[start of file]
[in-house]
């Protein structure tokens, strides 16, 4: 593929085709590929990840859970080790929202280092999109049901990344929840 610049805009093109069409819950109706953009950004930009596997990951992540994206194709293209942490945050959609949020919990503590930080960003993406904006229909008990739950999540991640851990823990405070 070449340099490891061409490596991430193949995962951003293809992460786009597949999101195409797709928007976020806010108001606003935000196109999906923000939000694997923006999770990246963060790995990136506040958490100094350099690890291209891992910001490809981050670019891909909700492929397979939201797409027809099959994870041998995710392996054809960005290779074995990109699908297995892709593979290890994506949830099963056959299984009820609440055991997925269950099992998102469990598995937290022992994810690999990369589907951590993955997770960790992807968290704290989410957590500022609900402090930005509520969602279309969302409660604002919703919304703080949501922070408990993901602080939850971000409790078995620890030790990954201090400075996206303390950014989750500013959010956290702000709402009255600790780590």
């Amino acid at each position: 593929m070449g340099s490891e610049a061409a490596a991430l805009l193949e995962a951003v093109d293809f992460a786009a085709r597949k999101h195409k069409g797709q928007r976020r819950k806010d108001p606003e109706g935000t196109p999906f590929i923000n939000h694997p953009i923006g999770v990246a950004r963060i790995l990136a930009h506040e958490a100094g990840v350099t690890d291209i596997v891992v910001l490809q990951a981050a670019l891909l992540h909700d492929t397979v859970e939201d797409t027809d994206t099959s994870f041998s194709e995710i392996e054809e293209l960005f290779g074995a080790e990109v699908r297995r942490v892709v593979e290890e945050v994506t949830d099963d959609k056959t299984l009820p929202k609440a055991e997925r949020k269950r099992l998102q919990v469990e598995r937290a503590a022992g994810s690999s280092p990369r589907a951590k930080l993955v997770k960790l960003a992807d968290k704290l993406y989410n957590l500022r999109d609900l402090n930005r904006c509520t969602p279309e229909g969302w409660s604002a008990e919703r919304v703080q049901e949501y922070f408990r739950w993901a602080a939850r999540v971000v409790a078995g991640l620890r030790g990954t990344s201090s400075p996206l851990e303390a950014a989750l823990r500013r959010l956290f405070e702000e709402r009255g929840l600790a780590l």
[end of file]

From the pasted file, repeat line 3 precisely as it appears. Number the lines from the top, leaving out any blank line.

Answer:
């Amino acid at each position: 593929m070449g340099s490891e610049a061409a490596a991430l805009l193949e995962a951003v093109d293809f992460a786009a085709r597949k999101h195409k069409g797709q928007r976020r819950k806010d108001p606003e109706g935000t196109p999906f590929i923000n939000h694997p953009i923006g999770v990246a950004r963060i790995l990136a930009h506040e958490a100094g990840v350099t690890d291209i596997v891992v910001l490809q990951a981050a670019l891909l992540h909700d492929t397979v859970e939201d797409t027809d994206t099959s994870f041998s194709e995710i392996e054809e293209l960005f290779g074995a080790e990109v699908r297995r942490v892709v593979e290890e945050v994506t949830d099963d959609k056959t299984l009820p929202k609440a055991e997925r949020k269950r099992l998102q919990v469990e598995r937290a503590a022992g994810s690999s280092p990369r589907a951590k930080l993955v997770k960790l960003a992807d968290k704290l993406y989410n957590l500022r999109d609900l402090n930005r904006c509520t969602p279309e229909g969302w409660s604002a008990e919703r919304v703080q049901e949501y922070f408990r739950w993901a602080a939850r999540v971000v409790a078995g991640l620890r030790g990954t990344s201090s400075p996206l851990e303390a950014a989750l823990r500013r959010l956290f405070e702000e709402r009255g929840l600790a780590l």